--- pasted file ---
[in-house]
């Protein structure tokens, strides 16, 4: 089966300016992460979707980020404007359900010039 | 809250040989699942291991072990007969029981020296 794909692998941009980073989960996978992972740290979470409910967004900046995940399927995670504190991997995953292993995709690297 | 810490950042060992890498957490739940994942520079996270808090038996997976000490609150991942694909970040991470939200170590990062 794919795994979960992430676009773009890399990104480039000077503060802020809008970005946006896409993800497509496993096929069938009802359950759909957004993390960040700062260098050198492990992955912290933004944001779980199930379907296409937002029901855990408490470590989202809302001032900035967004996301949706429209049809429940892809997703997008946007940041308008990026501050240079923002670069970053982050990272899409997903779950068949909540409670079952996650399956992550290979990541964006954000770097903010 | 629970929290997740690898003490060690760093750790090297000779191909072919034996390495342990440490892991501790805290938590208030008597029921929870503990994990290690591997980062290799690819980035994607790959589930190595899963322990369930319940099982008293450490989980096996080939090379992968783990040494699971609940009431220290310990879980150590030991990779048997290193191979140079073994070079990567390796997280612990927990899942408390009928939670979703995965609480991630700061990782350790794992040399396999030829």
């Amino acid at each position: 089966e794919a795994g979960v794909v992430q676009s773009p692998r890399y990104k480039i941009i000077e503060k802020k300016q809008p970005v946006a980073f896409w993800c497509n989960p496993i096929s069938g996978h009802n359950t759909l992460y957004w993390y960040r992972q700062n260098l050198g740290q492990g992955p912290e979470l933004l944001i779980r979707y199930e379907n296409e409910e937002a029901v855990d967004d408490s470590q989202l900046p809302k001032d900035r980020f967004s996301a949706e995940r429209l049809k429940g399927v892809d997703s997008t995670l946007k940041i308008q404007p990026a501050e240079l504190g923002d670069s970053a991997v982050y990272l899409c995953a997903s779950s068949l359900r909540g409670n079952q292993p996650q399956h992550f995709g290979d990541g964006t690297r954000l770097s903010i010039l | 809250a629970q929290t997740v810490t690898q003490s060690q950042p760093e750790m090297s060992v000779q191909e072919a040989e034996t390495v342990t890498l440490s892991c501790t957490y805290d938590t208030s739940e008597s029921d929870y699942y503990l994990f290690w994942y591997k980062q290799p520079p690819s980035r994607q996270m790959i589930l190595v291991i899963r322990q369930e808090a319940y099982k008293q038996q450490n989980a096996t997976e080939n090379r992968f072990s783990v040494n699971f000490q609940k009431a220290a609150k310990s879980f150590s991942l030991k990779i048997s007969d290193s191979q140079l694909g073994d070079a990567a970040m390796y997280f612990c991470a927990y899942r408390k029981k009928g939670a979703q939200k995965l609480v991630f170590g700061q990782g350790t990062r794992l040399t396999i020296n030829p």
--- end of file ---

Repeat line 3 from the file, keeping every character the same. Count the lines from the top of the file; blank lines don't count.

């Amino acid at each position: 089966e794919a795994g979960v794909v992430q676009s773009p692998r890399y990104k480039i941009i000077e503060k802020k300016q809008p970005v946006a980073f896409w993800c497509n989960p496993i096929s069938g996978h009802n359950t759909l992460y957004w993390y960040r992972q700062n260098l050198g740290q492990g992955p912290e979470l933004l944001i779980r979707y199930e379907n296409e409910e937002a029901v855990d967004d408490s470590q989202l900046p809302k001032d900035r980020f967004s996301a949706e995940r429209l049809k429940g399927v892809d997703s997008t995670l946007k940041i308008q404007p990026a501050e240079l504190g923002d670069s970053a991997v982050y990272l899409c995953a997903s779950s068949l359900r909540g409670n079952q292993p996650q399956h992550f995709g290979d990541g964006t690297r954000l770097s903010i010039l | 809250a629970q929290t997740v810490t690898q003490s060690q950042p760093e750790m090297s060992v000779q191909e072919a040989e034996t390495v342990t890498l440490s892991c501790t957490y805290d938590t208030s739940e008597s029921d929870y699942y503990l994990f290690w994942y591997k980062q290799p520079p690819s980035r994607q996270m790959i589930l190595v291991i899963r322990q369930e808090a319940y099982k008293q038996q450490n989980a096996t997976e080939n090379r992968f072990s783990v040494n699971f000490q609940k009431a220290a609150k310990s879980f150590s991942l030991k990779i048997s007969d290193s191979q140079l694909g073994d070079a990567a970040m390796y997280f612990c991470a927990y899942r408390k029981k009928g939670a979703q939200k995965l609480v991630f170590g700061q990782g350790t990062r794992l040399t396999i020296n030829p």